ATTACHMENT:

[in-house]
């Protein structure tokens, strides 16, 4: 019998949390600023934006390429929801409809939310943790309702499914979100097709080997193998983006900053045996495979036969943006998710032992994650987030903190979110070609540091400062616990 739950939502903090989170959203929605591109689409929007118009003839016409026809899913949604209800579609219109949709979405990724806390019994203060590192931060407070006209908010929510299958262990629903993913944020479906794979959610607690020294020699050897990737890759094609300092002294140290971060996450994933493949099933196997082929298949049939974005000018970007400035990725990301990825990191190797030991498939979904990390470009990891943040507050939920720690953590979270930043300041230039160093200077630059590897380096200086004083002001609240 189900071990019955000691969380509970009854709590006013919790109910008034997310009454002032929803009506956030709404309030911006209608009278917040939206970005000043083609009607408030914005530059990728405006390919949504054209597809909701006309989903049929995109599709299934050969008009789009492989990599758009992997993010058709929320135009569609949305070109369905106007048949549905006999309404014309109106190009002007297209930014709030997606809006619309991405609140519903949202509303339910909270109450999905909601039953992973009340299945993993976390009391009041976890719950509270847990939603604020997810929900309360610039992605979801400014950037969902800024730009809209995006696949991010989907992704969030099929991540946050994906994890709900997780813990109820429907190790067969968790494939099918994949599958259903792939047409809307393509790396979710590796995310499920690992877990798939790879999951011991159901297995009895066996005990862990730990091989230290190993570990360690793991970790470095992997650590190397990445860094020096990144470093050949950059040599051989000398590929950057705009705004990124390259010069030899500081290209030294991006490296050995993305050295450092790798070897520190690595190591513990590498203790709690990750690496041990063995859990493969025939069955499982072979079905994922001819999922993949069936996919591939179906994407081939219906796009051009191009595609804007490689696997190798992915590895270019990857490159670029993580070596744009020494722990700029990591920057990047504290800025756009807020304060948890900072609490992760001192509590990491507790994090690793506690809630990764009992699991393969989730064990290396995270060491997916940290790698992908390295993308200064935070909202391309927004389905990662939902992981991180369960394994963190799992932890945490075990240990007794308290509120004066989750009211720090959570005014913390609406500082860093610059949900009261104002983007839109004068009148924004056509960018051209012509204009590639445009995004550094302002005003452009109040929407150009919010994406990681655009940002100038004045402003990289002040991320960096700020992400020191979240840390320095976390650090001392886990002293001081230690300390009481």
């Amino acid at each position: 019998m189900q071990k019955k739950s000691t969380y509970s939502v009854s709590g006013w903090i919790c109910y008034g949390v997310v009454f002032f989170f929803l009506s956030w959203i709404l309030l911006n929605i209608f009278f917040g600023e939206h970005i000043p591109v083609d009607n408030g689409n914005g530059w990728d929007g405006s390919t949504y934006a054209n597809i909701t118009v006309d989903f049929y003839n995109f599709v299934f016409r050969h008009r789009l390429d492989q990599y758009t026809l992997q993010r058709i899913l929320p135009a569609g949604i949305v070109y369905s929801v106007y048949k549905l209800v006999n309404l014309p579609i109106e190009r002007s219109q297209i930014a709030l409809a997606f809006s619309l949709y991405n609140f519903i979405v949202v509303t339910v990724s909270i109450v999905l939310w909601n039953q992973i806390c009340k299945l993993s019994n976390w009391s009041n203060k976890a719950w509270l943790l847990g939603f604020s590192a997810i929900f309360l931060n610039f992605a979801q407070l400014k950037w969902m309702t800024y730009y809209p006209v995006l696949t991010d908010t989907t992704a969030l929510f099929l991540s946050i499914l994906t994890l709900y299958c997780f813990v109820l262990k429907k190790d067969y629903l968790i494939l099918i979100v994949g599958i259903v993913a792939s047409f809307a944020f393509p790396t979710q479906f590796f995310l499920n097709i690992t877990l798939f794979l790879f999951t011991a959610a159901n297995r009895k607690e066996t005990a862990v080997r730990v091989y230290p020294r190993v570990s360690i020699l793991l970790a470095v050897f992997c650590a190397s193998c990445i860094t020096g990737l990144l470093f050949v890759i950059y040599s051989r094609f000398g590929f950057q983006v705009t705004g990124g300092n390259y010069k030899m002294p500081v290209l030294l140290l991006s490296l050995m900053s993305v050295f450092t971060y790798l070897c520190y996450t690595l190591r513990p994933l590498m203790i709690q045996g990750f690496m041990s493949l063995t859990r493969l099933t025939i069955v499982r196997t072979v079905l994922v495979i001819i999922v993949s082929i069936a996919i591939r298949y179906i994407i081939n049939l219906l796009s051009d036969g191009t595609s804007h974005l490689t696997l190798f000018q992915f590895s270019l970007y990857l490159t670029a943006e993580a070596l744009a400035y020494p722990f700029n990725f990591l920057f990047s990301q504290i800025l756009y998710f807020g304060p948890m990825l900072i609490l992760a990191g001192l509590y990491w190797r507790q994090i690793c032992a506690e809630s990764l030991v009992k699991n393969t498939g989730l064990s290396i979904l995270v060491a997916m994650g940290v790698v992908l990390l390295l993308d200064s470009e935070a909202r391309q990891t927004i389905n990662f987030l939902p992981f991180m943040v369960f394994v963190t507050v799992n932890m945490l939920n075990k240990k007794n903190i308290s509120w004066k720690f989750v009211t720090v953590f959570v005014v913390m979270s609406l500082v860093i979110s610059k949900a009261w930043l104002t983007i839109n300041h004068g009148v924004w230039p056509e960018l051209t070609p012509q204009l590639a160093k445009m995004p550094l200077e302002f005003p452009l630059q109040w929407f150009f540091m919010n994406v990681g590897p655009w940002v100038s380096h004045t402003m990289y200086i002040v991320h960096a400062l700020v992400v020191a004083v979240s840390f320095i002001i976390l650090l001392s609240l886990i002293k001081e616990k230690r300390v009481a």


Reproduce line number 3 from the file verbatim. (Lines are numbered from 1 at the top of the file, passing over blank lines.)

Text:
């Amino acid at each position: 019998m189900q071990k019955k739950s000691t969380y509970s939502v009854s709590g006013w903090i919790c109910y008034g949390v997310v009454f002032f989170f929803l009506s956030w959203i709404l309030l911006n929605i209608f009278f917040g600023e939206h970005i000043p591109v083609d009607n408030g689409n914005g530059w990728d929007g405006s390919t949504y934006a054209n597809i909701t118009v006309d989903f049929y003839n995109f599709v299934f016409r050969h008009r789009l390429d492989q990599y758009t026809l992997q993010r058709i899913l929320p135009a569609g949604i949305v070109y369905s929801v106007y048949k549905l209800v006999n309404l014309p579609i109106e190009r002007s219109q297209i930014a709030l409809a997606f809006s619309l949709y991405n609140f519903i979405v949202v509303t339910v990724s909270i109450v999905l939310w909601n039953q992973i806390c009340k299945l993993s019994n976390w009391s009041n203060k976890a719950w509270l943790l847990g939603f604020s590192a997810i929900f309360l931060n610039f992605a979801q407070l400014k950037w969902m309702t800024y730009y809209p006209v995006l696949t991010d908010t989907t992704a969030l929510f099929l991540s946050i499914l994906t994890l709900y299958c997780f813990v109820l262990k429907k190790d067969y629903l968790i494939l099918i979100v994949g599958i259903v993913a792939s047409f809307a944020f393509p790396t979710q479906f590796f995310l499920n097709i690992t877990l798939f794979l790879f999951t011991a959610a159901n297995r009895k607690e066996t005990a862990v080997r730990v091989y230290p020294r190993v570990s360690i020699l793991l970790a470095v050897f992997c650590a190397s193998c990445i860094t020096g990737l990144l470093f050949v890759i950059y040599s051989r094609f000398g590929f950057q983006v705009t705004g990124g300092n390259y010069k030899m002294p500081v290209l030294l140290l991006s490296l050995m900053s993305v050295f450092t971060y790798l070897c520190y996450t690595l190591r513990p994933l590498m203790i709690q045996g990750f690496m041990s493949l063995t859990r493969l099933t025939i069955v499982r196997t072979v079905l994922v495979i001819i999922v993949s082929i069936a996919i591939r298949y179906i994407i081939n049939l219906l796009s051009d036969g191009t595609s804007h974005l490689t696997l190798f000018q992915f590895s270019l970007y990857l490159t670029a943006e993580a070596l744009a400035y020494p722990f700029n990725f990591l920057f990047s990301q504290i800025l756009y998710f807020g304060p948890m990825l900072i609490l992760a990191g001192l509590y990491w190797r507790q994090i690793c032992a506690e809630s990764l030991v009992k699991n393969t498939g989730l064990s290396i979904l995270v060491a997916m994650g940290v790698v992908l990390l390295l993308d200064s470009e935070a909202r391309q990891t927004i389905n990662f987030l939902p992981f991180m943040v369960f394994v963190t507050v799992n932890m945490l939920n075990k240990k007794n903190i308290s509120w004066k720690f989750v009211t720090v953590f959570v005014v913390m979270s609406l500082v860093i979110s610059k949900a009261w930043l104002t983007i839109n300041h004068g009148v924004w230039p056509e960018l051209t070609p012509q204009l590639a160093k445009m995004p550094l200077e302002f005003p452009l630059q109040w929407f150009f540091m919010n994406v990681g590897p655009w940002v100038s380096h004045t402003m990289y200086i002040v991320h960096a400062l700020v992400v020191a004083v979240s840390f320095i002001i976390l650090l001392s609240l886990i002293k001081e616990k230690r300390v009481a």